WTO Secretariat’s revised draft guidelines for GATS talks

by Chakravarthi Raghavan

Geneva 20 Mar 2001 - - The secretariat of the World Trade Organization has put forward a revised draft, ‘Guidelines and Procedures for the Services Negotiations’  - Job(01)/38 - which has a few parts of the text placed within square brackets and which, a secretariat note explains, are points needing further guidance from the Services Council, whose special session is running the negotiations.

In the light of detailed proposals for guidelines put forward by a group of developing countries (the G-24, in the WTO services context), as well as those from Africa, the Caribbean and some individual positions, the secretariat had formulated on 23 January, a draft set of guidelines and procedures.

Subsequently, in response to the criticism of this draft by  the US and the EU (the two major demandeurs in this area), which is also supported by Hong Kong China and Chile, the secretariat came up with a revised draft on 14 February, but this was flatly turned down on 20 February by the developing countries - the G24, and Africa and the Caribbean, accounting for a total of 74 - who refused to take the revised secretariat draft even as a basis for further work.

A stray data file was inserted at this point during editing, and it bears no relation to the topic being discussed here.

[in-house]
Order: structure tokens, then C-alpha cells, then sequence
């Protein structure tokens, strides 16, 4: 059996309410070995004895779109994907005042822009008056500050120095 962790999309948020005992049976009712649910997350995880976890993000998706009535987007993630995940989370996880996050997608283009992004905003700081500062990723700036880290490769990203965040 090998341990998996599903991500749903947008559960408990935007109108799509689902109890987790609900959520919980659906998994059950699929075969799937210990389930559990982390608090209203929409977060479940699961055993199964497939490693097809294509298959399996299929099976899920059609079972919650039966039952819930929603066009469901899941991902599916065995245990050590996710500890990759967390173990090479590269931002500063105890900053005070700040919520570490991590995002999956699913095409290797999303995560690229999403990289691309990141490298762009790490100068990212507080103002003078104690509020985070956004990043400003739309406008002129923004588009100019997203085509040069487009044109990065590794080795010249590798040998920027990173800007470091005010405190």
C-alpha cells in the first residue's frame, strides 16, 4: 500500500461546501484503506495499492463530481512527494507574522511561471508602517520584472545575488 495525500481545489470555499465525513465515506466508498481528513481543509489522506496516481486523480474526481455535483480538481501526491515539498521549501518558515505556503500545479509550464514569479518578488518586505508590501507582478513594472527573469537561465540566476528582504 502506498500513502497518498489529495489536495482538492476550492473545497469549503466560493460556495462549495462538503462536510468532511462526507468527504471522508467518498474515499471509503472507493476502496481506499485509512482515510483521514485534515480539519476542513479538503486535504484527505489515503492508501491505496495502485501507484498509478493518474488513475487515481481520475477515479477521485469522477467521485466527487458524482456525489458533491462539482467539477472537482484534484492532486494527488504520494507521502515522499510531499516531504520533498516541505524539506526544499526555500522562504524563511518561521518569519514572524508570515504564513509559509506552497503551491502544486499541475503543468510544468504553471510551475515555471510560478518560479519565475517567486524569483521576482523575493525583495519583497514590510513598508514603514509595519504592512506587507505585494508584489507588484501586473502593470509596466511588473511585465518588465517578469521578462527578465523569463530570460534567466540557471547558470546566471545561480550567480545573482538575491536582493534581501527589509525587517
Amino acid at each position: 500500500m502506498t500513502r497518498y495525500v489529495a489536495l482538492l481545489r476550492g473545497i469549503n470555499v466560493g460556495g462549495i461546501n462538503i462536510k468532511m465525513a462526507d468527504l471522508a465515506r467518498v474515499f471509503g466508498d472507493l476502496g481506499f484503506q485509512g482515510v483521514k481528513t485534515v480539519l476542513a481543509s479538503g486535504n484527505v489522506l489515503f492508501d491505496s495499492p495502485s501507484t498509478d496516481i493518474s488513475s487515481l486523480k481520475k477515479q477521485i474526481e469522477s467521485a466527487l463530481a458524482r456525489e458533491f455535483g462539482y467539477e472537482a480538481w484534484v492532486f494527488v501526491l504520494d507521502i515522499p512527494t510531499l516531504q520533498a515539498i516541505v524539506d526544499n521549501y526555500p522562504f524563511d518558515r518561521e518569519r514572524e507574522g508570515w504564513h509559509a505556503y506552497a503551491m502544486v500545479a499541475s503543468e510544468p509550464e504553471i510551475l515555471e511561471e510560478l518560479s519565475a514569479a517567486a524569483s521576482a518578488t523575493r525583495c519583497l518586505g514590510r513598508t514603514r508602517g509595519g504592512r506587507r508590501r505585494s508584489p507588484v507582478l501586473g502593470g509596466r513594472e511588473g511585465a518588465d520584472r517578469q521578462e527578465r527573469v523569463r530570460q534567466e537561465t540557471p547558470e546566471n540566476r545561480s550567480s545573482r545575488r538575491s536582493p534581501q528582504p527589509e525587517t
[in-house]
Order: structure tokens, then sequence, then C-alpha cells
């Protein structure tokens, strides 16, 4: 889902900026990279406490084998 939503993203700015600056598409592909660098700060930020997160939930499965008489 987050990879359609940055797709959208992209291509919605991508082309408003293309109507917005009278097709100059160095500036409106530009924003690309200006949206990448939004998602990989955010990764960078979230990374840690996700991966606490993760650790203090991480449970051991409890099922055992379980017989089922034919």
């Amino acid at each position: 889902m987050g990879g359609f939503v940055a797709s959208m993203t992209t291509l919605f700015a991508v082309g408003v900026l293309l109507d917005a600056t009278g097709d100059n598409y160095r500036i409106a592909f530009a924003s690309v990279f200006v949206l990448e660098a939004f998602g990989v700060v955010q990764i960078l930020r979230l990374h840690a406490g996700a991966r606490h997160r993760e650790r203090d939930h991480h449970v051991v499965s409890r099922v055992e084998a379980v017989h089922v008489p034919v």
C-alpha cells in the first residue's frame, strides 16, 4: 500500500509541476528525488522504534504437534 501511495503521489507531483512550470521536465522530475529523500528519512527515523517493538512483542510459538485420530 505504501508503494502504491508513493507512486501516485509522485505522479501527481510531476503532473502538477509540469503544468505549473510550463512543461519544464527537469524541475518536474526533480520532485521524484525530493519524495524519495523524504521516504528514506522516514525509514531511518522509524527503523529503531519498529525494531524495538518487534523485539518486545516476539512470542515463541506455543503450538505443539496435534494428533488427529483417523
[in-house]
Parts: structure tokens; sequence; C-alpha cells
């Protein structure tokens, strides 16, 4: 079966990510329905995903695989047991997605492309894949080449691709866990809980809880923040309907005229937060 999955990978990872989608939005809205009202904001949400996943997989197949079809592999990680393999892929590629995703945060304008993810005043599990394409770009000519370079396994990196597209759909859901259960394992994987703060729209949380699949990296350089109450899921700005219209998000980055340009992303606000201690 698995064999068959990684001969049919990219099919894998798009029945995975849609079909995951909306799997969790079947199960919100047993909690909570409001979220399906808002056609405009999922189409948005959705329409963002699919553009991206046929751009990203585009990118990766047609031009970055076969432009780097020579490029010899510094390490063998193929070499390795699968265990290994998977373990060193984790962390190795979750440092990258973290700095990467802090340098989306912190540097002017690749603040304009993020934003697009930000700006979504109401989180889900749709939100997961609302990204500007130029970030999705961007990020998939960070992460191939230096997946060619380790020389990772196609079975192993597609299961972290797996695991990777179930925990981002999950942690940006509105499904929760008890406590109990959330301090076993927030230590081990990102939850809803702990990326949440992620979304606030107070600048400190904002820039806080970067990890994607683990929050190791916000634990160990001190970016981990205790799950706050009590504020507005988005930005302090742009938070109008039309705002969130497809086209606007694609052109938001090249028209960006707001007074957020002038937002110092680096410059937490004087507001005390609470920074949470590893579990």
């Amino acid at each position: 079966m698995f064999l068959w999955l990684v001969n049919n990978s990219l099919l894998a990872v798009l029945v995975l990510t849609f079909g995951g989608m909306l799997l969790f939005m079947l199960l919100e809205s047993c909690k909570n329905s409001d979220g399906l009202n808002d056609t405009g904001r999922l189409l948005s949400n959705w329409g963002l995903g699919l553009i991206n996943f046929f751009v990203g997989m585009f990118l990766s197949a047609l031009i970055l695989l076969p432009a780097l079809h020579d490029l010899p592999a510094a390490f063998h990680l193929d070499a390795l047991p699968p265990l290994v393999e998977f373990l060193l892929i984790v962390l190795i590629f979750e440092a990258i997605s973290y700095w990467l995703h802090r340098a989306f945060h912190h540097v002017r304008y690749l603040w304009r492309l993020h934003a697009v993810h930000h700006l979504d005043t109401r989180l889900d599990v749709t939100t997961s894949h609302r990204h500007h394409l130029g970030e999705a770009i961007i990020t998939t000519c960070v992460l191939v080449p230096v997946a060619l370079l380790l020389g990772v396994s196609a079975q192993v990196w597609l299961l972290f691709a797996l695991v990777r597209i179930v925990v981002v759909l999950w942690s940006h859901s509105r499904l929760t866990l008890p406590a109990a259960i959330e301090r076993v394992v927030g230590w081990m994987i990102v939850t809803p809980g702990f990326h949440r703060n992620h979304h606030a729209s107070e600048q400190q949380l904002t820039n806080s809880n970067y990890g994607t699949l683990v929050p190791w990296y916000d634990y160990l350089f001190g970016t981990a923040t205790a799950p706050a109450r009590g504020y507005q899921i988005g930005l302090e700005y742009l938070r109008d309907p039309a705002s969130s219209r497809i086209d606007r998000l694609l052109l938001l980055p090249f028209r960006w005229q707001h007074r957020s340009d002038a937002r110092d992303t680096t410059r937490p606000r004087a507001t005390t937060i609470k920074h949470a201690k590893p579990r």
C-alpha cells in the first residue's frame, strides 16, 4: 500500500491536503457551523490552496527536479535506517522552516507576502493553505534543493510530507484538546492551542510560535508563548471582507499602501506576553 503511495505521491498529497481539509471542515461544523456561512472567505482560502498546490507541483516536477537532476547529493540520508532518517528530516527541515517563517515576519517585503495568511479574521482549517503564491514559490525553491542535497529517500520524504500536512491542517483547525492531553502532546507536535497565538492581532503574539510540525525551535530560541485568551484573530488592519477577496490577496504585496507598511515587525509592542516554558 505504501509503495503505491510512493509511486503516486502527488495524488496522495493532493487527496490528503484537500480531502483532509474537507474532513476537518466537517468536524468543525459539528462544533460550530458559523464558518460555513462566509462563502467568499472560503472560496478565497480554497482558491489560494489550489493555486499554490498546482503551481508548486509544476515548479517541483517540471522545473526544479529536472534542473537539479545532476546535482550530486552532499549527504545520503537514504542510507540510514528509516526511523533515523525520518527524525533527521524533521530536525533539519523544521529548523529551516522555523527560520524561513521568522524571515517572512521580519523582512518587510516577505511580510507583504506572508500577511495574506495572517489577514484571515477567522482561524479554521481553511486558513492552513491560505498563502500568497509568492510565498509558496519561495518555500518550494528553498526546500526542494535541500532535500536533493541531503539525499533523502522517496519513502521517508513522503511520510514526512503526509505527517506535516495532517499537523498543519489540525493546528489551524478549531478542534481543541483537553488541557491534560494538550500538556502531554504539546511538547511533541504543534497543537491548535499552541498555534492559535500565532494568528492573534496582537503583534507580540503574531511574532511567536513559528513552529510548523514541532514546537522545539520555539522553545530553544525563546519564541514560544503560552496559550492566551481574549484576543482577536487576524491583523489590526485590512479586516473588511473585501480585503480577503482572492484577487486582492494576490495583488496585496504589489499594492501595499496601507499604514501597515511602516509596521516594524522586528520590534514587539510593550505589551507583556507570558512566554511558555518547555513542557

Later, at a further informal consultation last week where they explained their objections to various parts of the 14 February draft, and its structure, the secretariat has now come forward with a new revised draft.

The new draft seemingly tries to meet the viewpoints of the developing countries, but on first sight also appears to have been drafted in a way that could potentially split the informal coalition of 74 developing countries - both on the formulation of the guidelines and certainly in any actual negotiations based on them. In a sense it appears to be following the same tactic as was done during the Uruguay Round - in first splitting up the entire informal developing-country group (before Punta del Este), and the developing countries (as between the least developed and others) during the negotiations leading to the Marrakesh agreement.